I’m working on a legacy project made entirely by someone else.
A group of objects called “surfaces” are instantiated using data from a JSON file. The meshes assigned to these objects are generated procedurally, so from what I can tell, the rotation origin is offset by a different amount for every object.
If I use RotateAround, with the point being the center of the mesh, the Euler rotation produces completely the wrong set of rotations, but in the right position.
Using Quaternion.AxisAngle produces the correct rotations, but in the wrong position.
Using the rotation tool in the editor at runtime produces perfect results, as the tool seems to know to take the center of the mesh as the origin for rotation, and simply translates the object to compensate.
Is there a way to replicate what the Editor rotation tool is doing in a script?
So, I see a few ways that I might try to approach this problem. The best way to do it is going to depend a lot on your application and the geometry you’re creating.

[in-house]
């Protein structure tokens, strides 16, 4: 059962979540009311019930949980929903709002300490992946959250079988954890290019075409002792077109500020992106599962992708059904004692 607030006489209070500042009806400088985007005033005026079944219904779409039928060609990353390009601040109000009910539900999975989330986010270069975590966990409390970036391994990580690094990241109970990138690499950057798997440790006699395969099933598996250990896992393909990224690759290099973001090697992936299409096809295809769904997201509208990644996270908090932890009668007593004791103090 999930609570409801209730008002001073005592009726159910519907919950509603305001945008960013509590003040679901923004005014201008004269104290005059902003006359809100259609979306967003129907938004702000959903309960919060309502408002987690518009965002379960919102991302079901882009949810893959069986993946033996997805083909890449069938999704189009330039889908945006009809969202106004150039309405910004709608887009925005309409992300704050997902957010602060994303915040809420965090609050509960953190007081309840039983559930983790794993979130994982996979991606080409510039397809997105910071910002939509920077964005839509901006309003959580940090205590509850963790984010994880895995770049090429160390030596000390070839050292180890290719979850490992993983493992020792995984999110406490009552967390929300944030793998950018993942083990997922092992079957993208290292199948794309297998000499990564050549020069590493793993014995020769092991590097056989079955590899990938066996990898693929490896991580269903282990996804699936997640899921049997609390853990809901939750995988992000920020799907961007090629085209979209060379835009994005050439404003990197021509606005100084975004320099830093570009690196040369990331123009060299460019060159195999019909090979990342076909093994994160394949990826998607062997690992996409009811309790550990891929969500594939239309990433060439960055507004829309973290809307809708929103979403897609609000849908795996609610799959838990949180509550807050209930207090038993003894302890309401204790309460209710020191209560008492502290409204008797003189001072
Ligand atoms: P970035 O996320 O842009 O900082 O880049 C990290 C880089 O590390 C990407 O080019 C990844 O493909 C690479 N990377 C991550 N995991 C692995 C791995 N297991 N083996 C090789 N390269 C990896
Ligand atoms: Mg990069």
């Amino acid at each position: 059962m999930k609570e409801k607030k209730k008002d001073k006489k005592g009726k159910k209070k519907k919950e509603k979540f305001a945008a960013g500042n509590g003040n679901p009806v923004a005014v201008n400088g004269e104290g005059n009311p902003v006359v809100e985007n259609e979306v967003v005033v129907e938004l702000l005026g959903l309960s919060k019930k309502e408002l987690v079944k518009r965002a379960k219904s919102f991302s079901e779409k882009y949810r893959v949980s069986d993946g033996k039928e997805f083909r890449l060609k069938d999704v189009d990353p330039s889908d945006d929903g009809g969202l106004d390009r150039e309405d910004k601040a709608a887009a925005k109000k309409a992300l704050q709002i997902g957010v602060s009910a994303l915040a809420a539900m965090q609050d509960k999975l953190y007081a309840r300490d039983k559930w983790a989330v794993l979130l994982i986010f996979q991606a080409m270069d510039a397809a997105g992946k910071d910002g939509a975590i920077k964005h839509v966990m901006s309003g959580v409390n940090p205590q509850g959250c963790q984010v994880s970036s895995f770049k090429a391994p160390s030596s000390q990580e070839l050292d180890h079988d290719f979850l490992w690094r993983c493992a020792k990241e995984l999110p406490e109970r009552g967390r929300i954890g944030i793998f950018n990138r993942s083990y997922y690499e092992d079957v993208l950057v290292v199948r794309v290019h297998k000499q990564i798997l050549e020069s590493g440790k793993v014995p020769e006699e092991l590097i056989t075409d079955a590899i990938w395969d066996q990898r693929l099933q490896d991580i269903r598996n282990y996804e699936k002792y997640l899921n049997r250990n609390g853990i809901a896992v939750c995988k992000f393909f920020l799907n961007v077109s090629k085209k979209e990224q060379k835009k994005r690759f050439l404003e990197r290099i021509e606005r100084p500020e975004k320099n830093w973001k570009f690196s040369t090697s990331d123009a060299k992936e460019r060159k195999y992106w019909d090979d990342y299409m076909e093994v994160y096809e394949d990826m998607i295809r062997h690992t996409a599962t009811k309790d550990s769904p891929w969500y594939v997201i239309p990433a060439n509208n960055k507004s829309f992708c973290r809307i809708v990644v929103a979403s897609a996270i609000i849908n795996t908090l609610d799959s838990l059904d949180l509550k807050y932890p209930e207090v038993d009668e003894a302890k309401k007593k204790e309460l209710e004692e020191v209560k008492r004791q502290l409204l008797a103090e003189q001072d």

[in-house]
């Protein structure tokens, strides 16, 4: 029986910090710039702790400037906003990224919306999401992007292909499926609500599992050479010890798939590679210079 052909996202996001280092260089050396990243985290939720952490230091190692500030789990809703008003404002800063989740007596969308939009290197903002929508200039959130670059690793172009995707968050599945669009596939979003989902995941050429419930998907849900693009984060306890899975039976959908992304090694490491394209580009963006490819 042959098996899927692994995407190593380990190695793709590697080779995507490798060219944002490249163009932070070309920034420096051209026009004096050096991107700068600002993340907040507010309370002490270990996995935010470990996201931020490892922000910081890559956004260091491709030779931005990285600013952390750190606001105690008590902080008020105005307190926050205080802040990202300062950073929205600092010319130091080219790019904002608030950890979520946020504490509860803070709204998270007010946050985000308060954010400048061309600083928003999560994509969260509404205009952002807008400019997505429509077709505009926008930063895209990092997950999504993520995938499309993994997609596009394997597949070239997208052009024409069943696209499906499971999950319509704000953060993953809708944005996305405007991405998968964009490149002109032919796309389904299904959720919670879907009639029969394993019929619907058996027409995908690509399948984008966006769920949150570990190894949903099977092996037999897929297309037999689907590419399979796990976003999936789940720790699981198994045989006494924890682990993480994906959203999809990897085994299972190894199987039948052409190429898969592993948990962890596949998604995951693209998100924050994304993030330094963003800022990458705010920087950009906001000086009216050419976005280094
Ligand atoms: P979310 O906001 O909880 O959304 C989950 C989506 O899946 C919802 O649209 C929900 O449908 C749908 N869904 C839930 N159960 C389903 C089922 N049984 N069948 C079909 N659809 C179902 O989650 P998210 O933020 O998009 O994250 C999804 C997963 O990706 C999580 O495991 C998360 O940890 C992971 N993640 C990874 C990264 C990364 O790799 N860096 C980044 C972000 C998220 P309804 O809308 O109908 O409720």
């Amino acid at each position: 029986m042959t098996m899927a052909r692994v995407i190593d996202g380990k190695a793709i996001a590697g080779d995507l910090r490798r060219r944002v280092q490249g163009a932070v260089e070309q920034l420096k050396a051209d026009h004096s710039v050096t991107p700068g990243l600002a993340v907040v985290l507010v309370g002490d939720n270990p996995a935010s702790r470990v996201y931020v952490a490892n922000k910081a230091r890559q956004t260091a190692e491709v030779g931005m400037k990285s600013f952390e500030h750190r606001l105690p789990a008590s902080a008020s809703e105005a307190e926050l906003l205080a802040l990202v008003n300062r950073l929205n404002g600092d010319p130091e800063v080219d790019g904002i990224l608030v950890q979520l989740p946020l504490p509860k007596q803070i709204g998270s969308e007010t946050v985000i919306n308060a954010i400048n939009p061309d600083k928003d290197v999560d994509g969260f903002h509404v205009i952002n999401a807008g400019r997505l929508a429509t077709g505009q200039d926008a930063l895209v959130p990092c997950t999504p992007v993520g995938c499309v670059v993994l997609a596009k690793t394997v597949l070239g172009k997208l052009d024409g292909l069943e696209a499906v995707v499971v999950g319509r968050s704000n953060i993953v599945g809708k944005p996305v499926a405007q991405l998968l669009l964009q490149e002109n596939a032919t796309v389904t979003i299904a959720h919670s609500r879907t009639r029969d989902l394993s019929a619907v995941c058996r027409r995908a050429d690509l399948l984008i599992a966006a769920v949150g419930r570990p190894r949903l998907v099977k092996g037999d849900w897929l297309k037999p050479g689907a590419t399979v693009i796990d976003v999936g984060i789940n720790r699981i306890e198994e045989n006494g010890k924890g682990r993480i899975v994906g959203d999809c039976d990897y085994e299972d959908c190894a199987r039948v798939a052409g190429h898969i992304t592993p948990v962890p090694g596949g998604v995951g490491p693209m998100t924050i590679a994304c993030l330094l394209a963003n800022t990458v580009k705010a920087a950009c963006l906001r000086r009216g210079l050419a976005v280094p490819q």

Cheat: Child your generated object to an Empty GameObject (Make sure the generated GO is at 0,0,0 relative to the parent), and move the parent around. Sometimes this simplifies things, sometimes it doesn’t, but it’s worth a quick try.

Calculate the “Center of mass” of the generated object. Here’s the gist: After it’s generated, get the mesh from the MeshFilter. Sum up all of the vectors in the mesh, divide by the number of vectors, to get an average position. (Note: If one side has a lot more triangles than another, the center will trend toward the side with more triangles). You can then try an offset by this position, or go through and subtract this position from all the vectors to recenter it a bit.

Calculate the “render center” of the generated object. Here’s the gist: After it’s generated, get the mesh from the MeshFilter. Find the min and max x,y,z values for all vectors in the mesh. Take the max, subtract the min, then divide by two (Note, if the model has tall bits like a space station with antennas, this center will tend more toward those tall bits). You can then try an offset by this position, or go through and subtract this position from all the vectors to recenter it a bit.
Good luck!